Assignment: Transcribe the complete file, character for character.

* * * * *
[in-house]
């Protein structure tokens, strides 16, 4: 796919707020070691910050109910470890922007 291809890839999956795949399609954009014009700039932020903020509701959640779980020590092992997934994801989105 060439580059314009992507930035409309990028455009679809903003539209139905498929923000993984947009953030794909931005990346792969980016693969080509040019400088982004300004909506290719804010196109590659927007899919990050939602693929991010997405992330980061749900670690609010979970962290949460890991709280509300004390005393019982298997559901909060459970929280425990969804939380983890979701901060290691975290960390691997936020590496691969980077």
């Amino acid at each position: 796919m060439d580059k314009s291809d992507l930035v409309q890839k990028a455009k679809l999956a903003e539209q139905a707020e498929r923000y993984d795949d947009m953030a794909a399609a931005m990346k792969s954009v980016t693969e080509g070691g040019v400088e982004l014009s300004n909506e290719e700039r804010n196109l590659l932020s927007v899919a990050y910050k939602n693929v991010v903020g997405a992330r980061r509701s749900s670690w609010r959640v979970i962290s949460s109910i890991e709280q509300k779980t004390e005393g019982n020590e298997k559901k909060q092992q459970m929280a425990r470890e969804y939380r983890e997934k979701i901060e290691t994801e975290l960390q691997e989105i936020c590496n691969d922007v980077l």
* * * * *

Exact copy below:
[in-house]
């Protein structure tokens, strides 16, 4: 796919707020070691910050109910470890922007 291809890839999956795949399609954009014009700039932020903020509701959640779980020590092992997934994801989105 060439580059314009992507930035409309990028455009679809903003539209139905498929923000993984947009953030794909931005990346792969980016693969080509040019400088982004300004909506290719804010196109590659927007899919990050939602693929991010997405992330980061749900670690609010979970962290949460890991709280509300004390005393019982298997559901909060459970929280425990969804939380983890979701901060290691975290960390691997936020590496691969980077």
């Amino acid at each position: 796919m060439d580059k314009s291809d992507l930035v409309q890839k990028a455009k679809l999956a903003e539209q139905a707020e498929r923000y993984d795949d947009m953030a794909a399609a931005m990346k792969s954009v980016t693969e080509g070691g040019v400088e982004l014009s300004n909506e290719e700039r804010n196109l590659l932020s927007v899919a990050y910050k939602n693929v991010v903020g997405a992330r980061r509701s749900s670690w609010r959640v979970i962290s949460s109910i890991e709280q509300k779980t004390e005393g019982n020590e298997k559901k909060q092992q459970m929280a425990r470890e969804y939380r983890e997934k979701i901060e290691t994801e975290l960390q691997e989105i936020c590496n691969d922007v980077l």